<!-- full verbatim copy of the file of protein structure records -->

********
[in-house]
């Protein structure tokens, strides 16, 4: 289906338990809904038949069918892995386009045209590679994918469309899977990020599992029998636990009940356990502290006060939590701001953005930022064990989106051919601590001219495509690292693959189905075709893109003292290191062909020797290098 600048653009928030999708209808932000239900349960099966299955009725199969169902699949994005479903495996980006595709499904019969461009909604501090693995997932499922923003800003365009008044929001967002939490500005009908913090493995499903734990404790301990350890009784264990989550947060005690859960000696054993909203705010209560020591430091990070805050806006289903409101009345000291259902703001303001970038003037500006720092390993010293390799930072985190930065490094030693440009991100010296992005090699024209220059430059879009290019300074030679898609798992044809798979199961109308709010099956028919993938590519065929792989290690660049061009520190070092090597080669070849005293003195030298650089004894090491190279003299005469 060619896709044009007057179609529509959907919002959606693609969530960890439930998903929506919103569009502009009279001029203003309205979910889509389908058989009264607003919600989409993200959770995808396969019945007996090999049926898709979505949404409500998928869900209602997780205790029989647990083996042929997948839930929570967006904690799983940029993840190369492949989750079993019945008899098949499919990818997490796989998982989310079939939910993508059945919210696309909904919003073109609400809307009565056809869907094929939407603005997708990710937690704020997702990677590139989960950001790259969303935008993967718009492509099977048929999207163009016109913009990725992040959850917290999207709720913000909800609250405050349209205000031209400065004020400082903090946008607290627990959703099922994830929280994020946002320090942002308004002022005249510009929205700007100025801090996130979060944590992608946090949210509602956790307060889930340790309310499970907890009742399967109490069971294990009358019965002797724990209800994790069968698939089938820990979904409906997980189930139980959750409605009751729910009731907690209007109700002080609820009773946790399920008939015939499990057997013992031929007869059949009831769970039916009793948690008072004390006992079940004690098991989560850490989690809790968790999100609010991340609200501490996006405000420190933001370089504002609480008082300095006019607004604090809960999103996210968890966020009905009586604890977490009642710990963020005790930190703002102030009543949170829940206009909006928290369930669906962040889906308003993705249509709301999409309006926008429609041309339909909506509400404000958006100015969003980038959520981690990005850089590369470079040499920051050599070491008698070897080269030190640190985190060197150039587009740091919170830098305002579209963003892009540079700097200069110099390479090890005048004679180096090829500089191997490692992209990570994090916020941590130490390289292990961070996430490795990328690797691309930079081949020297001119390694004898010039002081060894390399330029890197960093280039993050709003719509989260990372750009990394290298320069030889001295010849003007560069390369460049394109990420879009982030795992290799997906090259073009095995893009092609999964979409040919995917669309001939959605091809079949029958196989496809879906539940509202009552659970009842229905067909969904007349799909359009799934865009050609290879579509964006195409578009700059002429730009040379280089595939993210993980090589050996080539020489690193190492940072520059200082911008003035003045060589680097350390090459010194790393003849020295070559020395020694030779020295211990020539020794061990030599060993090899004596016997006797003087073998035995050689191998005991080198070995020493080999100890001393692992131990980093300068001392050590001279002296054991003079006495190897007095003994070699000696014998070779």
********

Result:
[in-house]
């Protein structure tokens, strides 16, 4: 289906338990809904038949069918892995386009045209590679994918469309899977990020599992029998636990009940356990502290006060939590701001953005930022064990989106051919601590001219495509690292693959189905075709893109003292290191062909020797290098 600048653009928030999708209808932000239900349960099966299955009725199969169902699949994005479903495996980006595709499904019969461009909604501090693995997932499922923003800003365009008044929001967002939490500005009908913090493995499903734990404790301990350890009784264990989550947060005690859960000696054993909203705010209560020591430091990070805050806006289903409101009345000291259902703001303001970038003037500006720092390993010293390799930072985190930065490094030693440009991100010296992005090699024209220059430059879009290019300074030679898609798992044809798979199961109308709010099956028919993938590519065929792989290690660049061009520190070092090597080669070849005293003195030298650089004894090491190279003299005469 060619896709044009007057179609529509959907919002959606693609969530960890439930998903929506919103569009502009009279001029203003309205979910889509389908058989009264607003919600989409993200959770995808396969019945007996090999049926898709979505949404409500998928869900209602997780205790029989647990083996042929997948839930929570967006904690799983940029993840190369492949989750079993019945008899098949499919990818997490796989998982989310079939939910993508059945919210696309909904919003073109609400809307009565056809869907094929939407603005997708990710937690704020997702990677590139989960950001790259969303935008993967718009492509099977048929999207163009016109913009990725992040959850917290999207709720913000909800609250405050349209205000031209400065004020400082903090946008607290627990959703099922994830929280994020946002320090942002308004002022005249510009929205700007100025801090996130979060944590992608946090949210509602956790307060889930340790309310499970907890009742399967109490069971294990009358019965002797724990209800994790069968698939089938820990979904409906997980189930139980959750409605009751729910009731907690209007109700002080609820009773946790399920008939015939499990057997013992031929007869059949009831769970039916009793948690008072004390006992079940004690098991989560850490989690809790968790999100609010991340609200501490996006405000420190933001370089504002609480008082300095006019607004604090809960999103996210968890966020009905009586604890977490009642710990963020005790930190703002102030009543949170829940206009909006928290369930669906962040889906308003993705249509709301999409309006926008429609041309339909909506509400404000958006100015969003980038959520981690990005850089590369470079040499920051050599070491008698070897080269030190640190985190060197150039587009740091919170830098305002579209963003892009540079700097200069110099390479090890005048004679180096090829500089191997490692992209990570994090916020941590130490390289292990961070996430490795990328690797691309930079081949020297001119390694004898010039002081060894390399330029890197960093280039993050709003719509989260990372750009990394290298320069030889001295010849003007560069390369460049394109990420879009982030795992290799997906090259073009095995893009092609999964979409040919995917669309001939959605091809079949029958196989496809879906539940509202009552659970009842229905067909969904007349799909359009799934865009050609290879579509964006195409578009700059002429730009040379280089595939993210993980090589050996080539020489690193190492940072520059200082911008003035003045060589680097350390090459010194790393003849020295070559020395020694030779020295211990020539020794061990030599060993090899004596016997006797003087073998035995050689191998005991080198070995020493080999100890001393692992131990980093300068001392050590001279002296054991003079006495190897007095003994070699000696014998070779």